Saying that Apple’s iPhone has revolutionized the cell phone market is an understatement. It has changed the basic cell phone options we expect, forced Apple’s competitors to be more innovative, and ushered in a resurgence of touch-screen smartphones.
While the BlackBerry has been the darling of corporate offices, mainly for email, the iPhone has pushed the entire smartphone industry to offer faster networks, more applications, and more advanced devices.
What does this mean for your business?
Many of your customers are going to demand that you not only have a well-designed Web site with a high level of customer self-service, but they are will expect that you can meet their data needs on mobile devices.
Right now you might enable customers to see the status of their orders via your Web site on their computer. Maybe they can even view their most recent invoices, chat with your customer service reps, and view how-to videos. But customers are demanding more interaction via their cell phones. They not only want to receive updates via text message alerts but also order last-minute items through the small screen of their smartphones (not the 21-inch screens of a flat-panel computer display).
You must plan for these demands from a tiny screen, tiny keyboard world.
And remember that your employees will want the same capabilities. Companies are facing a new generation of employees whose lifestyles are less computer-centric and more mobile aware. Requiring sales staff to lug around a laptop is expensive, and increasingly unwelcome. You will need to be prepared to have corporate standards that meet the lifestyles of today’s employees.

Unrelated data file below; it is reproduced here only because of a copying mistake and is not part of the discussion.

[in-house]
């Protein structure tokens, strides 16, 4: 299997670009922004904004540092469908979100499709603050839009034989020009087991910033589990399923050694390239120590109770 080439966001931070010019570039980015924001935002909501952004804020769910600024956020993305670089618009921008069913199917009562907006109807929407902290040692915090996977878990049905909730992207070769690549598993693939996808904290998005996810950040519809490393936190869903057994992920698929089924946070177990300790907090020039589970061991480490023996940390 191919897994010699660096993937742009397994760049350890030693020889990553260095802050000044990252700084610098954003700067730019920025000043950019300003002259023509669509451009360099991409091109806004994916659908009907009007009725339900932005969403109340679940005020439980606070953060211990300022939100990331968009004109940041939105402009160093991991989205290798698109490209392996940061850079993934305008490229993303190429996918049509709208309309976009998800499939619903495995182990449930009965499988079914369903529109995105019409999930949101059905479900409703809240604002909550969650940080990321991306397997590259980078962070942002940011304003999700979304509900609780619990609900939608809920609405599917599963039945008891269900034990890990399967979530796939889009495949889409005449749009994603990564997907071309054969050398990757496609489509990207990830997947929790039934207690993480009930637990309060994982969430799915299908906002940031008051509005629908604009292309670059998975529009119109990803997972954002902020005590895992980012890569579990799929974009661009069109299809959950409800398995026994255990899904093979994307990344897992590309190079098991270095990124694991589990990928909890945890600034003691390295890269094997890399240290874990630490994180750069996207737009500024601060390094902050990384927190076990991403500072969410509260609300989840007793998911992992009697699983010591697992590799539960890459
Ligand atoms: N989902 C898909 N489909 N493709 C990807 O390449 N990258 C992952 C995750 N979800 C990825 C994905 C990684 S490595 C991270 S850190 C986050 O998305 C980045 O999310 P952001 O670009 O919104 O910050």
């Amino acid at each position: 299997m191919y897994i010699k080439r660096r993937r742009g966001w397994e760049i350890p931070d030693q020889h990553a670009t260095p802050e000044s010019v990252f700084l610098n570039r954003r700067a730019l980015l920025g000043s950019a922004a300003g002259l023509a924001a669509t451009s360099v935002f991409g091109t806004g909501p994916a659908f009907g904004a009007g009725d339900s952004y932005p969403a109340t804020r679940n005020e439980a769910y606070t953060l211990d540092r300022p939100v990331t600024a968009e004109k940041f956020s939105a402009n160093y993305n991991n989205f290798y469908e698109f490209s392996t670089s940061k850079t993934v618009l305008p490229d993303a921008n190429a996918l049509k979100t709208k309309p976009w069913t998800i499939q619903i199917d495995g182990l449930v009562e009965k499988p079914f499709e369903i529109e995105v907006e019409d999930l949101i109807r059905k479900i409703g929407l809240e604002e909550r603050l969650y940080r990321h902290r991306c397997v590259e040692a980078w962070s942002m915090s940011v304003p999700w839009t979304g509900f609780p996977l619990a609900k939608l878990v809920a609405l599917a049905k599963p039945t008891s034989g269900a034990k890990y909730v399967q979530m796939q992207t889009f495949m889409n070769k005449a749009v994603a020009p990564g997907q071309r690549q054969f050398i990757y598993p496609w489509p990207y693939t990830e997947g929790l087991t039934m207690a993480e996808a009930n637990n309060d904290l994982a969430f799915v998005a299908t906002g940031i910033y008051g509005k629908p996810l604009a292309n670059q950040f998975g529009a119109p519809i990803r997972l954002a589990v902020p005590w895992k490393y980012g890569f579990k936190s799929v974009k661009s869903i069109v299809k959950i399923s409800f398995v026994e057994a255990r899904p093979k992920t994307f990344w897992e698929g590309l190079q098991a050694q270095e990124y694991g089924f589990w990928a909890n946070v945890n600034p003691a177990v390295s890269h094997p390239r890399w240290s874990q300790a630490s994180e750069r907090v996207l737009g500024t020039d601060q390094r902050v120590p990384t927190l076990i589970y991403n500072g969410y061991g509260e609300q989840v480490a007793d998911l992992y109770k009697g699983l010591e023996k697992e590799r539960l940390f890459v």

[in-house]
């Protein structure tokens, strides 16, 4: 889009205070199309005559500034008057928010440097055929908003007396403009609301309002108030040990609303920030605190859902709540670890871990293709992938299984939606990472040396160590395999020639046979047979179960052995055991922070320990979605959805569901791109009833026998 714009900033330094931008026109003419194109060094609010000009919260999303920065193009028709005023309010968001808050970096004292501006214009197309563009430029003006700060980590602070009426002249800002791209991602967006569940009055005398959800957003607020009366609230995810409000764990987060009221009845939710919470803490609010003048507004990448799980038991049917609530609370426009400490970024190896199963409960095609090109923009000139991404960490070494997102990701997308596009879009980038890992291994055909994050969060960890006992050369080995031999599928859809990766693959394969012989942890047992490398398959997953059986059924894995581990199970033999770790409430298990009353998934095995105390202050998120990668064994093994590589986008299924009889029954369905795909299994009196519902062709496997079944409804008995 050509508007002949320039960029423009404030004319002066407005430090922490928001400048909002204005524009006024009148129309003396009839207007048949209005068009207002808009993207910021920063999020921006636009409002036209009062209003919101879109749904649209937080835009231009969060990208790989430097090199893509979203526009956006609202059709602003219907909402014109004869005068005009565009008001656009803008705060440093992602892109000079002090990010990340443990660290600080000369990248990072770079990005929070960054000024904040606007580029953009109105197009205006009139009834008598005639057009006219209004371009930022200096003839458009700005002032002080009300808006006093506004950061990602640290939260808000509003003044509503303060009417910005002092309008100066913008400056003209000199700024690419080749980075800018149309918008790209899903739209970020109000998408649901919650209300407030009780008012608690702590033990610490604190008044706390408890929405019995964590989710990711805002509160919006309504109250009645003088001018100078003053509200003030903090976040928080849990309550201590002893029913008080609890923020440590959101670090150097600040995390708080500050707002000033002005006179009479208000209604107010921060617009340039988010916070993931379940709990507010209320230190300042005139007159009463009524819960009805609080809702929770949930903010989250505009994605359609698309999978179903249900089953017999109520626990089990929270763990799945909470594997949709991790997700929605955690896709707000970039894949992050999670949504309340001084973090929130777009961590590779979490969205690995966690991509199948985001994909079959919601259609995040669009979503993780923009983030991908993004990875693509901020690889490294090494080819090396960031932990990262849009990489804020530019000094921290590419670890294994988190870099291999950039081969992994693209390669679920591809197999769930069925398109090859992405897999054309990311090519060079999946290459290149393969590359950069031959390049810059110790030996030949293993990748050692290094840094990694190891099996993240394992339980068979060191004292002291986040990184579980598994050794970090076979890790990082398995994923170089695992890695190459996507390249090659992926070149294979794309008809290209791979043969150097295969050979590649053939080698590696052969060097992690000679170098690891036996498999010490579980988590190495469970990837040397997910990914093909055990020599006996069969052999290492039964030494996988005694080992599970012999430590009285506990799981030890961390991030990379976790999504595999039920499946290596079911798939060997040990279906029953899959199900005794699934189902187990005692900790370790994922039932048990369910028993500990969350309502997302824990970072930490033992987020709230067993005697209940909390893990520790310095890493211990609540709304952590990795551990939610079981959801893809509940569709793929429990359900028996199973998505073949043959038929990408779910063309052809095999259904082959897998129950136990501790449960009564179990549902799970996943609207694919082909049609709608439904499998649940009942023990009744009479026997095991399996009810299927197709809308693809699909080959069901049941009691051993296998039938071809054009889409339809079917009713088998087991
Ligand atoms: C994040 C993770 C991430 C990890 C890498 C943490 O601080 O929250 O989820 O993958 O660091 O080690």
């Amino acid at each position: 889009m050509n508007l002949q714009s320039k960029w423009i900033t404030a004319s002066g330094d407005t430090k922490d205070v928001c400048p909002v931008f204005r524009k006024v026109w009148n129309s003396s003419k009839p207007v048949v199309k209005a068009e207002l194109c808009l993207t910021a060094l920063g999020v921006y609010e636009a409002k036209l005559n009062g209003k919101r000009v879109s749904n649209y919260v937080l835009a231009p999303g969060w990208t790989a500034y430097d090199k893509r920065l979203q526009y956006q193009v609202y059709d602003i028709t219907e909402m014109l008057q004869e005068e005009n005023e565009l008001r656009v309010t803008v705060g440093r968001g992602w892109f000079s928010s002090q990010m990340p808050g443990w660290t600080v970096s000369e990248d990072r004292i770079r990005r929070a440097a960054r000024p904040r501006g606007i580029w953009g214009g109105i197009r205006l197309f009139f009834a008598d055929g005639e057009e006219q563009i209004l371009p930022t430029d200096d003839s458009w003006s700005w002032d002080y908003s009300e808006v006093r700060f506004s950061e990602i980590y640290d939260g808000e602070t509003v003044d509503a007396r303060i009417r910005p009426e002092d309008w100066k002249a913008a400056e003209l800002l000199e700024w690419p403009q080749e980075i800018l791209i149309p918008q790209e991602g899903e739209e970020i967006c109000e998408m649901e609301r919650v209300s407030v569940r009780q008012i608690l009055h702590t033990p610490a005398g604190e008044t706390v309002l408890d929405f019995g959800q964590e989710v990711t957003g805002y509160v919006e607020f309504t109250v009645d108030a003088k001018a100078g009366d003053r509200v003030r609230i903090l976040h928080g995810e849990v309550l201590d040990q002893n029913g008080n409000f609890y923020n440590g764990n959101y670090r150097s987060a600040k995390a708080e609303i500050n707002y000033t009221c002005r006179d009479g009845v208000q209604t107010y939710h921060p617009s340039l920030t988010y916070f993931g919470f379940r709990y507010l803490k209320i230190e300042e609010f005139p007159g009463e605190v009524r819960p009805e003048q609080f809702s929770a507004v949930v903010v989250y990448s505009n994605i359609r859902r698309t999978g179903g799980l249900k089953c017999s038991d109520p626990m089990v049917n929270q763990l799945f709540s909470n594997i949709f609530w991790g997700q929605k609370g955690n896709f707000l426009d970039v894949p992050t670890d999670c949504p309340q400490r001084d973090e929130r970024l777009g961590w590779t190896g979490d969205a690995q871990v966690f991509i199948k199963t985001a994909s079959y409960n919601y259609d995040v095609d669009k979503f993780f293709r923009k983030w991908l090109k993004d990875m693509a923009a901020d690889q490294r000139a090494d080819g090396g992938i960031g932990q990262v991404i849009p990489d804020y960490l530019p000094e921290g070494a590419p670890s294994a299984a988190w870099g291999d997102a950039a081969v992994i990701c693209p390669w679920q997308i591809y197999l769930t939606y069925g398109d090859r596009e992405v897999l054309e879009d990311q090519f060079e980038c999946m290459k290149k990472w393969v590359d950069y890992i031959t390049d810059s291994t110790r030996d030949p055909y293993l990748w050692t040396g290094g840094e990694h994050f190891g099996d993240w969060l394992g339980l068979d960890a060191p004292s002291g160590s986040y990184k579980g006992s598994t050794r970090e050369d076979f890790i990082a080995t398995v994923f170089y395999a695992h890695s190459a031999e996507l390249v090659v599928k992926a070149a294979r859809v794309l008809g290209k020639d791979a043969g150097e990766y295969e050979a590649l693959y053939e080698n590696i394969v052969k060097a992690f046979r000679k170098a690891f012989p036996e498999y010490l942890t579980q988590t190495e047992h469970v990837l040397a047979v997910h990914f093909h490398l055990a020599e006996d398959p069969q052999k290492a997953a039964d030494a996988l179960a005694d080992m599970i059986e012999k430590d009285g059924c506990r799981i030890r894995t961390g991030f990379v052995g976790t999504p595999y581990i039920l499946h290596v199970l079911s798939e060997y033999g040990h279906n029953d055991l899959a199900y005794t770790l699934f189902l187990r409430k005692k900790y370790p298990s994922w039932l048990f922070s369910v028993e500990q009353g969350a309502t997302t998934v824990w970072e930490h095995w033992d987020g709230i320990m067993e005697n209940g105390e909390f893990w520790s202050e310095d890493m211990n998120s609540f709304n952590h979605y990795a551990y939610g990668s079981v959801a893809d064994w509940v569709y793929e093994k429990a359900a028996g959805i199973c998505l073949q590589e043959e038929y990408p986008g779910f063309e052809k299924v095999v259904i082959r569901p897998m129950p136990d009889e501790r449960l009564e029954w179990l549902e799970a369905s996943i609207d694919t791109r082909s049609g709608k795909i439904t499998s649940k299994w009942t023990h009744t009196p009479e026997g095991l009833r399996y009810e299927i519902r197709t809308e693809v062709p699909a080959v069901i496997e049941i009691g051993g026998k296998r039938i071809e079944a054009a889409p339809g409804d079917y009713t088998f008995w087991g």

Whereas you probably have a group of in-house or outsourced staff for building custom software and Web applications, you will also need developers who can program applications for mobile devices. These programmers will need to build applications based on surveys of your customers and employees to determine if the programmers should focus on one or more mobile platform (Apple iPhone, RIM BlackBerry, Google Android, or Microsoft Windows Mobile).
As you consider servicing the needs of a mobile audience, don’t get caught in hype. For example, while the iPhone and T-Mobile’s Google-powered G-1 are news today, they might not be what customers are interested in tomorrow. Focus on serving your customer’s needs, not the hype of the latest headlines. For instance, you might be in an industry whose customers are still using fax machines. If so, don’t worry about having the latest BlackBerry-friendly ordering system, for now.
As your company grows, ensure that your IT gurus enable the data to be easily ported to Web sites, mobile devices, or wherever the data may need to go. The specifications of each project should enable easy data portability from one platform to another.
Computers will be the primary tool for business for years to come, but the use of mobile devices is increasing, and you must prepared.
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